It may seem an odd way to greet visitors, but the Bishnoi villagers of western Rajasthan are just being polite when they offer you a swig of opium. Which of course makes it churlish to refuse not least because the ceremony performed by this isolated community is something to behold in itself.
My host takes a tray of dry opium and other secret ingredients in a copper bowl. He adds water very slowly , not a drop more than necessary, and after filtering it several times through a sieve, the precious mixture is mixed with Tabaco and is smoked as a cultural ritual.
Opium, officially banned in India, still gets through by surreptitious means to this ancient sect of tree-huggers. This is no throwaway description — these are brave folk for whom the phrase could have been invented.
In 1730 hundreds of them laid down their lives by hugging trees to stop them being felled. They were beheaded, but when the Maharajah of Jodhpur heard of their sacrifice, he commanded the lumberjacks to quit chopping trees, as well as heads, in the area.
Today the Bishnoi are lauded for their dedication to conservation and authorities turn a blind eye to their use of opium for ritual purposes. For “rituals,” read everything from cementing a betrothal to greeting complete strangers.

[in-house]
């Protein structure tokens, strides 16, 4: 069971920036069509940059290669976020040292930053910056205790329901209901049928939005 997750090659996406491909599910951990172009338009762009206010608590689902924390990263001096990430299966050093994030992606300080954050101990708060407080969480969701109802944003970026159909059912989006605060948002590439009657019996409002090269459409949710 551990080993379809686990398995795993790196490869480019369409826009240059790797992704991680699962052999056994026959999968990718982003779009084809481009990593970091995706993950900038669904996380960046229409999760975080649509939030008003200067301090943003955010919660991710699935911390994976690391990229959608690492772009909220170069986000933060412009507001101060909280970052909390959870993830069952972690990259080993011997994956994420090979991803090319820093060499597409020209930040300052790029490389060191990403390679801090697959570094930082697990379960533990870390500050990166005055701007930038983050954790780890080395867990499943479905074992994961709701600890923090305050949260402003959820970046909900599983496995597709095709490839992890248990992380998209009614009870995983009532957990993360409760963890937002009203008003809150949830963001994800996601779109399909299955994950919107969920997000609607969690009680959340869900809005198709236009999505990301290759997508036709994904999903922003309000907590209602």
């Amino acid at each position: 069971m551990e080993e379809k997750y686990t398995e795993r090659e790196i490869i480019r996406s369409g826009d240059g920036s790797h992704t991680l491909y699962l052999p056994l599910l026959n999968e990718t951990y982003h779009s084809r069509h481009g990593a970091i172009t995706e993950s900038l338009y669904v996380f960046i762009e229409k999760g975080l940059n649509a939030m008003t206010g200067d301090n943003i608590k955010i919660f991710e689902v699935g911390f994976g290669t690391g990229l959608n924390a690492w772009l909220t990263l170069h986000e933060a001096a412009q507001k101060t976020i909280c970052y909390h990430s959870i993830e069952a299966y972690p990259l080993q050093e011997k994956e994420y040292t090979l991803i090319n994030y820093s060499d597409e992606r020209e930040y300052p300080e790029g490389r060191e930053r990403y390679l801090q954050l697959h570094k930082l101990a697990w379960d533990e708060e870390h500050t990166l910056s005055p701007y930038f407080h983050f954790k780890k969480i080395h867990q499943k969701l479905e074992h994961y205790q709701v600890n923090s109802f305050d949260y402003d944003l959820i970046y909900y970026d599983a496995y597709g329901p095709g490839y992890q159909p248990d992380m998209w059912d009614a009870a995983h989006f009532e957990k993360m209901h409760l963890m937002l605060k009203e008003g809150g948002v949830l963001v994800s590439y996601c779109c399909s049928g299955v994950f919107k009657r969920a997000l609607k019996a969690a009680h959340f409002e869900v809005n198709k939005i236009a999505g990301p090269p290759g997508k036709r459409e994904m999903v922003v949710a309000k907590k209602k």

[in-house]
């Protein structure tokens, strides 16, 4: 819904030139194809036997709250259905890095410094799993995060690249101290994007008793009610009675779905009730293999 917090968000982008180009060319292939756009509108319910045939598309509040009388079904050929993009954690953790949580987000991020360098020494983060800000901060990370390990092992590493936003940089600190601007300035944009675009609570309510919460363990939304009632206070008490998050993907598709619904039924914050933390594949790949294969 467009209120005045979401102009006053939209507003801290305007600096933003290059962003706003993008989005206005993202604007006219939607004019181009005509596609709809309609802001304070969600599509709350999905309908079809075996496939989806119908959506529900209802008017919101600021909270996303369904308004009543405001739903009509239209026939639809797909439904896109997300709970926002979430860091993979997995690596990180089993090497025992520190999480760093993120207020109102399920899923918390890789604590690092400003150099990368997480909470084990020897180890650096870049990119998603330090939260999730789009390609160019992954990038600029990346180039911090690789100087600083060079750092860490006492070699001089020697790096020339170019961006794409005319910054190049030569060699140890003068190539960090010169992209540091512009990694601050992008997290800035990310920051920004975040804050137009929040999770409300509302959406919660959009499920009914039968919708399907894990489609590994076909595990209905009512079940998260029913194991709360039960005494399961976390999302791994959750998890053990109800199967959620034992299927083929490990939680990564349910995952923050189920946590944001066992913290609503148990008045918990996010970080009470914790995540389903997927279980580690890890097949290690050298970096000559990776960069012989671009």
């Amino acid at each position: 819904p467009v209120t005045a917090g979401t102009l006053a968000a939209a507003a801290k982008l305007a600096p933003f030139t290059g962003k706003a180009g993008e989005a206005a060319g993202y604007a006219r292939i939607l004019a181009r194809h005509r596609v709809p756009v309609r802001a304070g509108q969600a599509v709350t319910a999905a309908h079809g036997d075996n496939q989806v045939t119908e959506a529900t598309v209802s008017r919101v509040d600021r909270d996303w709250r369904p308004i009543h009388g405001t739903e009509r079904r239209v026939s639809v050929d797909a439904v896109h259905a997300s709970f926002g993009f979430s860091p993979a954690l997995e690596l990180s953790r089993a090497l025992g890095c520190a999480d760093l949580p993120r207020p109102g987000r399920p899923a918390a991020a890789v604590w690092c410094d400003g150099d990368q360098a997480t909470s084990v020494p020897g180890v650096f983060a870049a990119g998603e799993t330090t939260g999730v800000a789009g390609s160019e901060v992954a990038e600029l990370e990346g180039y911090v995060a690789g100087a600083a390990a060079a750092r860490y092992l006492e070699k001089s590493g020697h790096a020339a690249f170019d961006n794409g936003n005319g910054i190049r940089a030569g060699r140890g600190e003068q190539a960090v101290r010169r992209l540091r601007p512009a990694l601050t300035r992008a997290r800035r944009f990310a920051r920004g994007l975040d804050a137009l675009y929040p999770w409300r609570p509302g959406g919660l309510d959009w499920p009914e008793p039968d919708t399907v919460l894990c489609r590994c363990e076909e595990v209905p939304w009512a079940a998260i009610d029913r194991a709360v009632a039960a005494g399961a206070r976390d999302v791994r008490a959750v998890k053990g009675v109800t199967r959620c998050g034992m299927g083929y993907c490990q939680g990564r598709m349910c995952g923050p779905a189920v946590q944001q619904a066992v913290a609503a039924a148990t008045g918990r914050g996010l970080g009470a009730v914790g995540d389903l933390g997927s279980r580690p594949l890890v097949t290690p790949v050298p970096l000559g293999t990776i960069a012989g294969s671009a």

The word Bishnoi (which means 29) refers to the 20 Hindu and nine Muslim principles that the sect observes, a personal set of commandments with reverence for nature at its core. The Bishnoi have ultimate respect for deer as well as cows, believing them to be ancestors, and protect them from hunters.
They throw their firewood on the ground three times to make sure they’ve got rid of any insects in the woodpile so they don’t kill them when they set it alight and filter their water at least twice before putting the pot on the fire to let any tiny bugs escape into the red earth.
This shoot was very difficult to arrange, although we were welcomed into the house, I had to give guarantees that I would not shoot any images that showed the people that were making the opium, as it is illegal to make in India. Bishnoi reminds me a lot of Groot Marico: it’s illegal to make Mampoer, but once the locals get to know you, they will share their Mampoer and their stories with you. They were very friendly people and throughout the whole opium shoot I kept on showing my host the images to show to him that I had no faces in the images. Once we finished the shoot the host asked me if I wouldn’t shoot an image of him smoking the opium. I just laughed and jumped at the opportunity. He was so happy with his images that he gave me permission to use it. This is just part of the fun being a Photojournalist, you never know how a shoot is going to turn out.
For the shoot I used a Canon 7D with a Canon 35mm F/1.4 lens. For all the objects I used an Octabox (90cm Deep Octabox) with a Profoto flash. My camera setting was 1/250, F8 and ISO 100. I like to use the flash to get the vibrant colours and also for sharpness.
For the smoking man I used an Octabox (90cm Deep Octabox) with a Profoto flash and a speedlight to highlight the smoke. My camera settings stayed the same.